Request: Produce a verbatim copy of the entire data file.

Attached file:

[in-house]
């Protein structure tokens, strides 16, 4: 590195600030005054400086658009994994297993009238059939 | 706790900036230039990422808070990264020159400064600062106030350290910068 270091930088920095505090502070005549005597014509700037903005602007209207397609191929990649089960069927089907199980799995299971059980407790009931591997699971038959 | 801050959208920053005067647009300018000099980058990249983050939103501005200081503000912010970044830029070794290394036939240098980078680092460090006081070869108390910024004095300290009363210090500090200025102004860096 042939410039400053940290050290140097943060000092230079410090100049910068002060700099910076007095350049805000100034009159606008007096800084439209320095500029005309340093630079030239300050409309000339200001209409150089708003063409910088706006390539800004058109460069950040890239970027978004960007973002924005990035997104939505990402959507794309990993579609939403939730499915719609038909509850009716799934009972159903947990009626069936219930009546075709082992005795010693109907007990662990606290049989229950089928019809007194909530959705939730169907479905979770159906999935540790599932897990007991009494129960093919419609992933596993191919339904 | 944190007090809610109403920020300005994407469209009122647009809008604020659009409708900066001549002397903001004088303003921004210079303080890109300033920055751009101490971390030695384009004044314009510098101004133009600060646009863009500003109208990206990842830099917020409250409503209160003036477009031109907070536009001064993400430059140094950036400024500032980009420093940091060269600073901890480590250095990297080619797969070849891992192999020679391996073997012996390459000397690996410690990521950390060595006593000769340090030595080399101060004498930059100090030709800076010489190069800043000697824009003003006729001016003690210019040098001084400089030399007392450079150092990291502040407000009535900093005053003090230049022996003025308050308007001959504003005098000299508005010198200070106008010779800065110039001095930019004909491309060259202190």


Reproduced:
[in-house]
């Protein structure tokens, strides 16, 4: 590195600030005054400086658009994994297993009238059939 | 706790900036230039990422808070990264020159400064600062106030350290910068 270091930088920095505090502070005549005597014509700037903005602007209207397609191929990649089960069927089907199980799995299971059980407790009931591997699971038959 | 801050959208920053005067647009300018000099980058990249983050939103501005200081503000912010970044830029070794290394036939240098980078680092460090006081070869108390910024004095300290009363210090500090200025102004860096 042939410039400053940290050290140097943060000092230079410090100049910068002060700099910076007095350049805000100034009159606008007096800084439209320095500029005309340093630079030239300050409309000339200001209409150089708003063409910088706006390539800004058109460069950040890239970027978004960007973002924005990035997104939505990402959507794309990993579609939403939730499915719609038909509850009716799934009972159903947990009626069936219930009546075709082992005795010693109907007990662990606290049989229950089928019809007194909530959705939730169907479905979770159906999935540790599932897990007991009494129960093919419609992933596993191919339904 | 944190007090809610109403920020300005994407469209009122647009809008604020659009409708900066001549002397903001004088303003921004210079303080890109300033920055751009101490971390030695384009004044314009510098101004133009600060646009863009500003109208990206990842830099917020409250409503209160003036477009031109907070536009001064993400430059140094950036400024500032980009420093940091060269600073901890480590250095990297080619797969070849891992192999020679391996073997012996390459000397690996410690990521950390060595006593000769340090030595080399101060004498930059100090030709800076010489190069800043000697824009003003006729001016003690210019040098001084400089030399007392450079150092990291502040407000009535900093005053003090230049022996003025308050308007001959504003005098000299508005010198200070106008010779800065110039001095930019004909491309060259202190």